For all the writing I've done on the for-profit education sector over the past year, it appears I've somehow managed to almost entirely neglect post-secondary educator Strayer Education
The company reported record profits and record sales. Yet its stock collapsed, down 18% yesterday. So what's the frequency, Kenneth?
It's hard to tell. Apparently, analysts and investor relations were tuned in to two entirely different frequencies. The company's PR department focused on regaling investors with news of a 15% increase in enrollments, a 22% climb in revenues, and a 24% boost in per-share profits in comparison with the year-ago quarter.
Strayer produced strong free cash flow (FCF) during the quarter, though I'm unable to say exactly how strong. Cash generated by operations was $19.3 million. But the capital expenditures that we deduct from that number to arrive at free cash flow were described differently in the prose portion of the press release than in the cash flow statement. (Not that I'm complaining. Few enough companies even bother to provide cash flow statements as it is.) In prose-speak, Strayer claimed $3.1 million in free cash flow. In table-speak, that number was just $1.6 million. But either way, the worst-case interpretation of the numbers still has the company generating $16.2 million in FCF during Q1 2005. If we annualize that number to project the company's fiscal 2005 total, we could be looking at a company that will create $65 million worth of cash profits for its owners this year.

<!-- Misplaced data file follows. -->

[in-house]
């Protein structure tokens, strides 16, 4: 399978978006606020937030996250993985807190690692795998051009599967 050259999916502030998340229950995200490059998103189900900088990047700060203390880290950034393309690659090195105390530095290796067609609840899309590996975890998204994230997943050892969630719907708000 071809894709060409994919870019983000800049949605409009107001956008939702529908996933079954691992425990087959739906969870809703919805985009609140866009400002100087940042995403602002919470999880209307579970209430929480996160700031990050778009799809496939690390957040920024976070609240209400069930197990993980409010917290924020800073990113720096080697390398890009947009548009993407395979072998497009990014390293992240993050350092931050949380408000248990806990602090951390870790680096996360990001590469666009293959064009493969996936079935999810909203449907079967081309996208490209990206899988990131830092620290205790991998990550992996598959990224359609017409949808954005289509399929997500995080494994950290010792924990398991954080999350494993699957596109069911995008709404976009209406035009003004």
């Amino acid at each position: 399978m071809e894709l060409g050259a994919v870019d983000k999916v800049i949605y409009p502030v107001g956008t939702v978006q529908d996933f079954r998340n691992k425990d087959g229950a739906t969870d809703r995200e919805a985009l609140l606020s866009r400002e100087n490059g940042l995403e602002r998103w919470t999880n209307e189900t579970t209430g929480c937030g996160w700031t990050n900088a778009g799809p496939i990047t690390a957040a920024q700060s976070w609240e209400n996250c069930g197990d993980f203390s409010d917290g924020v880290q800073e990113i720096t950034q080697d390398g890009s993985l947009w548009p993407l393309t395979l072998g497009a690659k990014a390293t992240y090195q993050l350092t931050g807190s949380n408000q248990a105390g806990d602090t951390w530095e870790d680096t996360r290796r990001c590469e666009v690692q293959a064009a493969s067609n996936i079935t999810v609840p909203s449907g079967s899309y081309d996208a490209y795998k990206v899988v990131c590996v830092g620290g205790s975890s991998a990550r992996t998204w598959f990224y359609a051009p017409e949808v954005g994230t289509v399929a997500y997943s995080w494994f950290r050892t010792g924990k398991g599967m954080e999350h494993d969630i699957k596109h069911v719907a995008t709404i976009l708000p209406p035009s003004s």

If things play out along those lines, then the company's stock is currently trading at roughly 18 times forward free cash flow and could prove to be quite a bargain for value-hunting investors. Not as much of a bargain as the stocks of competitors Career Education Corporation
Yet all of this went unnoticed by analysts. Despite tuning in to the same broadcast that value investors were listening to, analysts heard just one thing: In the second quarter of 2005, the company expects to fail to meet the $0.92 consensus estimates laid down for it. Hence today's stock market static.
Fool contributor Rich Smith owns no interest in any of the companies mentioned in this article.